Samworth Flavour Laboratory, Food Sciences, University of Nottingham, United Kingdom. firstname.lastname@example.org
SourceJ Agric Food Chem 1999 May; 47(5)
Flavored yogurts differing in fat content were eaten, and the release of flavor volatiles was measured by monitoring the volatile composition of air from the nose in real time by atmospheric pressure ionization mass spectrometry. Low-fat yogurts (0.2%) were found to release volatiles more quickly and at higher intensity but with less persistence than yogurts containing fat at 3.5 and 10% fat. Yogurts with increasing fat content had higher viscosity and lower relative particle size. Lipophilic compounds were more affected by fat for maximum volatile intensity, but not time-to-maximum intensity or persistence. Sensory assessment of the yogurts found significant differences in intensity and speed of onset of flavor, but not overall length of perception.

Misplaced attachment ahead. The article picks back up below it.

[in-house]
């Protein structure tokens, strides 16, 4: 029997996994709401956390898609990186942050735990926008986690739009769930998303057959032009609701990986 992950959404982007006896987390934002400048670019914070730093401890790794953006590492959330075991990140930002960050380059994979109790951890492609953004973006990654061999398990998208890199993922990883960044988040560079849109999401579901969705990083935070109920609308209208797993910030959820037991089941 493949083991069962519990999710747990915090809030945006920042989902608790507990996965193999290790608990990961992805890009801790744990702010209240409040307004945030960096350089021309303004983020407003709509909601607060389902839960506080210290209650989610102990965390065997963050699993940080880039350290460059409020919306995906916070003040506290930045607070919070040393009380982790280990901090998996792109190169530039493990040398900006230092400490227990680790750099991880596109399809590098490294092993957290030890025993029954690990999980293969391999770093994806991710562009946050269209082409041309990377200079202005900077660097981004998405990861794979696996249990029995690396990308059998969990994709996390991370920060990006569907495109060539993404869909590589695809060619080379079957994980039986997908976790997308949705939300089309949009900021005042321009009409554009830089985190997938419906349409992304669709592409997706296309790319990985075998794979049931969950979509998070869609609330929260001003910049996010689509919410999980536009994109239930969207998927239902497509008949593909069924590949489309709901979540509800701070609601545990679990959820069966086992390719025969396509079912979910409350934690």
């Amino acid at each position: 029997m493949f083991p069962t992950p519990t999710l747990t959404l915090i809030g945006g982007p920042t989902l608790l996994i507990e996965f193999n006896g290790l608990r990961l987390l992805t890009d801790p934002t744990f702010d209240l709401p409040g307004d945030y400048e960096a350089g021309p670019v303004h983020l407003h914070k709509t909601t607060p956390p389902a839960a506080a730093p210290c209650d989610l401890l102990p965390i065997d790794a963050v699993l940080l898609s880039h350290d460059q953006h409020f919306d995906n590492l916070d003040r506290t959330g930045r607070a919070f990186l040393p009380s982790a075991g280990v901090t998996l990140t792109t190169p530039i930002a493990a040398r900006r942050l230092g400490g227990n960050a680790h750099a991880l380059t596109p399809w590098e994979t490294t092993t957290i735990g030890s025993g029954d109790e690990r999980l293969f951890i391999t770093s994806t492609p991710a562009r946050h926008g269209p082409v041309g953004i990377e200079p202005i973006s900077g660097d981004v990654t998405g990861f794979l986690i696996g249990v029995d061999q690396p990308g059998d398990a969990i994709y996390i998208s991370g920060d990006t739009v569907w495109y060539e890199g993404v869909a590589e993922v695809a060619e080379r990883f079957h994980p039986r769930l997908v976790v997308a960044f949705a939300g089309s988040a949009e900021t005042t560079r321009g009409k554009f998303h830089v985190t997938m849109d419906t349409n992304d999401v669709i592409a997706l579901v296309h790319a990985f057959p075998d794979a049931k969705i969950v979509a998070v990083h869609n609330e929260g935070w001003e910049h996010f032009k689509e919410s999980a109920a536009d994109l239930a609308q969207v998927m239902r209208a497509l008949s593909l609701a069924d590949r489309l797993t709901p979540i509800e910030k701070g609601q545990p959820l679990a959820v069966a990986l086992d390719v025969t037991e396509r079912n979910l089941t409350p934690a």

MeshAnimalsDietary FatsLipidsMass SpectrometryMilkTasteVolatilizationYogurt
Journal Article Research Support, Non-U.S. Gov't